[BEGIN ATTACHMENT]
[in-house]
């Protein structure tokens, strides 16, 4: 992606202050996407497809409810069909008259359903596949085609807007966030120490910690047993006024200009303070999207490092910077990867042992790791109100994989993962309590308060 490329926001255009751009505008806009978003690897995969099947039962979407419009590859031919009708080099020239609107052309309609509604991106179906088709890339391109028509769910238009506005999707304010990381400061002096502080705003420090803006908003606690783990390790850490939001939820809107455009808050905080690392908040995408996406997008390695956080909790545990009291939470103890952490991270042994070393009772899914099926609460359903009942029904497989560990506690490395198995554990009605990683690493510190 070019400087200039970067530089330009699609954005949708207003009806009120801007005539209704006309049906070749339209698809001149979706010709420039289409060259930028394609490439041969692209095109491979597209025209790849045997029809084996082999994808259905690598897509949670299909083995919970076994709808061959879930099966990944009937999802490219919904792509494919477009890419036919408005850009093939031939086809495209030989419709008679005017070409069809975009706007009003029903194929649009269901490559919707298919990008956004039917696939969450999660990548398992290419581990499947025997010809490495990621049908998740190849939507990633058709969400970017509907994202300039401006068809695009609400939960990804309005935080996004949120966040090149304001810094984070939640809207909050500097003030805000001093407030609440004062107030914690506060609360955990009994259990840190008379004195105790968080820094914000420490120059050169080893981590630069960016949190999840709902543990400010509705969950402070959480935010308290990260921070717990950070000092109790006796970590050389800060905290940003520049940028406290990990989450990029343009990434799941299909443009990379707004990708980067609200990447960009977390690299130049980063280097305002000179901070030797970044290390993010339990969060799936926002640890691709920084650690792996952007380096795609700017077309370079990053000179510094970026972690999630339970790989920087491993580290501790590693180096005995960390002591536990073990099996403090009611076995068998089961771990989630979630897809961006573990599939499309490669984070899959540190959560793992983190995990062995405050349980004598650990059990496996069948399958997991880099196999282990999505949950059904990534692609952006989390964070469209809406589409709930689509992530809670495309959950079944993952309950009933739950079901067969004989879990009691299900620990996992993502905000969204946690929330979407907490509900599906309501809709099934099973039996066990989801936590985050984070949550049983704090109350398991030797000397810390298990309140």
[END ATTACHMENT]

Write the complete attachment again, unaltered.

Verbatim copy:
[in-house]
């Protein structure tokens, strides 16, 4: 992606202050996407497809409810069909008259359903596949085609807007966030120490910690047993006024200009303070999207490092910077990867042992790791109100994989993962309590308060 490329926001255009751009505008806009978003690897995969099947039962979407419009590859031919009708080099020239609107052309309609509604991106179906088709890339391109028509769910238009506005999707304010990381400061002096502080705003420090803006908003606690783990390790850490939001939820809107455009808050905080690392908040995408996406997008390695956080909790545990009291939470103890952490991270042994070393009772899914099926609460359903009942029904497989560990506690490395198995554990009605990683690493510190 070019400087200039970067530089330009699609954005949708207003009806009120801007005539209704006309049906070749339209698809001149979706010709420039289409060259930028394609490439041969692209095109491979597209025209790849045997029809084996082999994808259905690598897509949670299909083995919970076994709808061959879930099966990944009937999802490219919904792509494919477009890419036919408005850009093939031939086809495209030989419709008679005017070409069809975009706007009003029903194929649009269901490559919707298919990008956004039917696939969450999660990548398992290419581990499947025997010809490495990621049908998740190849939507990633058709969400970017509907994202300039401006068809695009609400939960990804309005935080996004949120966040090149304001810094984070939640809207909050500097003030805000001093407030609440004062107030914690506060609360955990009994259990840190008379004195105790968080820094914000420490120059050169080893981590630069960016949190999840709902543990400010509705969950402070959480935010308290990260921070717990950070000092109790006796970590050389800060905290940003520049940028406290990990989450990029343009990434799941299909443009990379707004990708980067609200990447960009977390690299130049980063280097305002000179901070030797970044290390993010339990969060799936926002640890691709920084650690792996952007380096795609700017077309370079990053000179510094970026972690999630339970790989920087491993580290501790590693180096005995960390002591536990073990099996403090009611076995068998089961771990989630979630897809961006573990599939499309490669984070899959540190959560793992983190995990062995405050349980004598650990059990496996069948399958997991880099196999282990999505949950059904990534692609952006989390964070469209809406589409709930689509992530809670495309959950079944993952309950009933739950079901067969004989879990009691299900620990996992993502905000969204946690929330979407907490509900599906309501809709099934099973039996066990989801936590985050984070949550049983704090109350398991030797000397810390298990309140």